Pa. Student-athletes will soon be allowed to profit off name, image, likeness

Pennsylvania Politics

HARRISBURG, Pa. (WHTM) — College athletes in Pennsylvania will soon be able to profit off their own image and likeness. It’s a provision in the new state budget.

This has been a controversy for decades. Schools make millions of dollars using images of athletes, but those athletes can’t make a dime.

“I always figured that if you can get paid for my likeness, I should be able to get paid for my likeness,” Brian Cobb said. “I think it’s long overdue. I think it’s fair.”

Cobb played football for Steelton High School and went on to play for Rutgers University.

“The full ride is great, but you get a lot of guys who get the full ride but they’re from lower-income families, so they really don’t have things. One guy couldn’t even get a suit to be on the Heisman show,” Cobb said.

Pa. Sen. Scott Martin (R – Lancaster County) says he too came from a relatively poor family. He was a scholarship athlete at Millersville University.

“I wasn’t allowed to have a job and so you think I went from playing football to wrestling to spring football and throughout that whole period of time I couldn’t even put gas hardly in my car,” Martin said.

That’s why he voted Friday to include a provision in the state budget to allow student-athletes to accept endorsements and monetize their celebrity status on personal time.

“Let’s say that Micah Parsons wanted to go have a football camp in Harrisburg on his own and he could do that and he could make money from having a football camp on his own,” Martin said.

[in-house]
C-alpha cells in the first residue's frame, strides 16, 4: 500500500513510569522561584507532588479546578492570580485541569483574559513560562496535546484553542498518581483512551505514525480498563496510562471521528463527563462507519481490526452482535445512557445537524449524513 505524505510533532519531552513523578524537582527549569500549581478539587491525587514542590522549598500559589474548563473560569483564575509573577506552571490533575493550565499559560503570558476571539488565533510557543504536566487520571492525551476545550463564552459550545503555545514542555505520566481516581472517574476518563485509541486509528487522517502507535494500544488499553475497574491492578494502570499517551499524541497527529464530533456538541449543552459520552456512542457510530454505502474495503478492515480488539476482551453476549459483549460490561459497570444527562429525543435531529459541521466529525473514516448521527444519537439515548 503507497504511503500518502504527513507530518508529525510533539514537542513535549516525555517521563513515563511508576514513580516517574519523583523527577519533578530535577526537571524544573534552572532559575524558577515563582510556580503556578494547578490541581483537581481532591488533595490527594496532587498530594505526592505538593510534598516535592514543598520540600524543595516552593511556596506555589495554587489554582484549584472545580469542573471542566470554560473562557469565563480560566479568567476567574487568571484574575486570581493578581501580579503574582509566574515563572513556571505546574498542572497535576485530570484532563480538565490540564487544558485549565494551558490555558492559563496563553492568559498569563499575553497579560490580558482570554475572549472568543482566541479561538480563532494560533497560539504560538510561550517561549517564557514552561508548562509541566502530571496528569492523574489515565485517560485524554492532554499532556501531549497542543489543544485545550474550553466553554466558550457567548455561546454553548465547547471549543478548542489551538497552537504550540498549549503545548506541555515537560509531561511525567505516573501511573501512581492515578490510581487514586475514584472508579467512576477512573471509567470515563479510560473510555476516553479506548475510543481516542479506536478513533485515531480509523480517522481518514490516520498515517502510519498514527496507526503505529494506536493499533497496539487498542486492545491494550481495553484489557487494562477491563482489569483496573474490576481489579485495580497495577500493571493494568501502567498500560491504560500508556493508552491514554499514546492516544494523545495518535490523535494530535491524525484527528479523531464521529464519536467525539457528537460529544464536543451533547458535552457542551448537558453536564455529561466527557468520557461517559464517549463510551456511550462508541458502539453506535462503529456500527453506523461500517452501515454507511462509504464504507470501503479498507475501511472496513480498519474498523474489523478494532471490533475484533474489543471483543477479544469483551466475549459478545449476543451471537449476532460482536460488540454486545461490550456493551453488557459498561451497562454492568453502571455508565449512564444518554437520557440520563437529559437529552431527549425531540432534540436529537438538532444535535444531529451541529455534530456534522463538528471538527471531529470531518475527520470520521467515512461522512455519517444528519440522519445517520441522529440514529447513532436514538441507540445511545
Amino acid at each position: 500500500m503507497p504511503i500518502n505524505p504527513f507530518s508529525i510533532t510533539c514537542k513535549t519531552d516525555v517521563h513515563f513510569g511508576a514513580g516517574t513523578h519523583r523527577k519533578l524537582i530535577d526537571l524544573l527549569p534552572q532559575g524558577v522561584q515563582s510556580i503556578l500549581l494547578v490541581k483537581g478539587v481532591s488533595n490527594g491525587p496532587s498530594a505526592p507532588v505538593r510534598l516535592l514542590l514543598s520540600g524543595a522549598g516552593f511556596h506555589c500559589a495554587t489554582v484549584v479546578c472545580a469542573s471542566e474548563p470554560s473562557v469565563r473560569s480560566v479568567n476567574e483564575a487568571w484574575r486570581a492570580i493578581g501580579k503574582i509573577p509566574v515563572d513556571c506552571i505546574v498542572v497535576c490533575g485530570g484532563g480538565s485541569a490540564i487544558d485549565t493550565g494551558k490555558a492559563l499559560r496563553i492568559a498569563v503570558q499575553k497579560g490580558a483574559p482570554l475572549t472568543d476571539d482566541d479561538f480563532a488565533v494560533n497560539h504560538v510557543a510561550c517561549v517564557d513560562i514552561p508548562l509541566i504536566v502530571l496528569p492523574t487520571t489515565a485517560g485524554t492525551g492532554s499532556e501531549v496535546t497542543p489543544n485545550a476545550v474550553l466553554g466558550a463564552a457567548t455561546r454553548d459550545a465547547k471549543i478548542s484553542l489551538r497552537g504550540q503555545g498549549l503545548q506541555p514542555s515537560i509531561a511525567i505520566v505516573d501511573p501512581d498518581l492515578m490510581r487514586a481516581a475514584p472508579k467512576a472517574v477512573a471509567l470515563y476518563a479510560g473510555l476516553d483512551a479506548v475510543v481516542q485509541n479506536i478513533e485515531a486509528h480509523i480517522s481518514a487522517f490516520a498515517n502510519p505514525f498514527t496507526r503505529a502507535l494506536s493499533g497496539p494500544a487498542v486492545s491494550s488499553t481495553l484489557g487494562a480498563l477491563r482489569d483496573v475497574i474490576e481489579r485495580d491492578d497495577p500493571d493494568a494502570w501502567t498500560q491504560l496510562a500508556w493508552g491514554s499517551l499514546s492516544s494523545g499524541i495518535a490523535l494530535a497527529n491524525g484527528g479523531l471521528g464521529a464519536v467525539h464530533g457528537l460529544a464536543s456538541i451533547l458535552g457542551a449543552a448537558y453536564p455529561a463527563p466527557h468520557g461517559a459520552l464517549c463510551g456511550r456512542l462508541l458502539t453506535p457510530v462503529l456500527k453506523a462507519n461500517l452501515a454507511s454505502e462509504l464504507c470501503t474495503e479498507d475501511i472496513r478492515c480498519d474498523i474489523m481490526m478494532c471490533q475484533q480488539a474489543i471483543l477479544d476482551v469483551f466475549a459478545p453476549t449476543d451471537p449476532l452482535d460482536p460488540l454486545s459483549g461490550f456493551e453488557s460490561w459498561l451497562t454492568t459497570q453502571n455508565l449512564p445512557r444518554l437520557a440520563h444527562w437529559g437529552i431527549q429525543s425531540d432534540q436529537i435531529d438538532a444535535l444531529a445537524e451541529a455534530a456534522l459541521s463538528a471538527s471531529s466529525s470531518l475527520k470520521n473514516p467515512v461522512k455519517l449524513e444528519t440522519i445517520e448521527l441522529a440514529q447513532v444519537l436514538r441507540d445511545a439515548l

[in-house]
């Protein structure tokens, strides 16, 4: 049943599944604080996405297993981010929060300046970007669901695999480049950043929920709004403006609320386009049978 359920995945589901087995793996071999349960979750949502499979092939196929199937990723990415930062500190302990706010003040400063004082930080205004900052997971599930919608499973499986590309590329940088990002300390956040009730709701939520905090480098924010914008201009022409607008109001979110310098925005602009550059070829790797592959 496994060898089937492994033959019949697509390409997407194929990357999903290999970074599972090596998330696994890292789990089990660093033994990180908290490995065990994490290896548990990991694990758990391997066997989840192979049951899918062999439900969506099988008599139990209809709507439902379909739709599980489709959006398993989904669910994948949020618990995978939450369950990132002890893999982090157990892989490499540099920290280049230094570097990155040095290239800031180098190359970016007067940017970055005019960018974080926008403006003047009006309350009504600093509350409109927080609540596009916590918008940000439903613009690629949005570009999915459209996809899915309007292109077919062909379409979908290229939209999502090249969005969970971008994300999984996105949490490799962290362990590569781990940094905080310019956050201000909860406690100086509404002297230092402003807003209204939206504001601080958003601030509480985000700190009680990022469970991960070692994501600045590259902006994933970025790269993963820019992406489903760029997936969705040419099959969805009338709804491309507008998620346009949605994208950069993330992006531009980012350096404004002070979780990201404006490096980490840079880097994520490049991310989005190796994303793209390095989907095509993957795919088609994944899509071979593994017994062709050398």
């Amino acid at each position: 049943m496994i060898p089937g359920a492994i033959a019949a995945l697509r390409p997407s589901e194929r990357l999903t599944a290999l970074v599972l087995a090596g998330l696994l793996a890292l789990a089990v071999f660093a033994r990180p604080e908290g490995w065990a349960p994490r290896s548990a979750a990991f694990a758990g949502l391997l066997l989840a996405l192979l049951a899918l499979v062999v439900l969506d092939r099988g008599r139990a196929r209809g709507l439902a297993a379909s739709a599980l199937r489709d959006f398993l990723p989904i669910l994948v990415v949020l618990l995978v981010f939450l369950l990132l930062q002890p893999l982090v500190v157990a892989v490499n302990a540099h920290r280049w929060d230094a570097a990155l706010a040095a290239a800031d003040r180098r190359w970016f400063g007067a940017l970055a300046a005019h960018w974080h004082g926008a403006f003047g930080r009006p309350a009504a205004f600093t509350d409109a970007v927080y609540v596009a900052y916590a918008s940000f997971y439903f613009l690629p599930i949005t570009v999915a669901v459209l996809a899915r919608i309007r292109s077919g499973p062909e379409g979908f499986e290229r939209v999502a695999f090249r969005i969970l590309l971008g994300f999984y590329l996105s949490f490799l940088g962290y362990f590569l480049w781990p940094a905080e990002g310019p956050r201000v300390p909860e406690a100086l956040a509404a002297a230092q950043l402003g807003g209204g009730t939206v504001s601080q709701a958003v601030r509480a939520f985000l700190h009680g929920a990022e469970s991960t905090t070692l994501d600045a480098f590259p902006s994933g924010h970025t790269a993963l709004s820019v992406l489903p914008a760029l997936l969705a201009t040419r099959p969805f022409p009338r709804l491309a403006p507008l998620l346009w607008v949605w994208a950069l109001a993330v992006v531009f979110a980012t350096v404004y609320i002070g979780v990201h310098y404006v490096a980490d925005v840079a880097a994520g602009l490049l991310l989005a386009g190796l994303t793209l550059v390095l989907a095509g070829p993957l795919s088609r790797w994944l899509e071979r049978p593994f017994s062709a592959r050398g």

The plan also requires royalties to be paid for team jersey sales and video games featuring them.
Any compensation cannot impact student-athlete scholarships.

“The school is not responsible for paying the compensation,” Martin said. “There are certain aspects of things in life athletes aren’t allowed to get involved with, related to gambling, adult entertainment, drugs.”

Martin said since the NCAA isn’t changing course, it was time for Pennsylvania to act.

“There’s a couple dozen states that have already passed this into law starting July 1, so talk about being put at a competitive disadvantage when it comes to recruiting,” Martin said.

Under the plan, the student-athletes must use an outside agent to negotiate the terms of these agreements. Colleges and universities are not permitted to use the compensation as a basis for reducing or revoking the student’s athletic scholarships.

The provision will go into effect immediately when the governor signs the budget this week.

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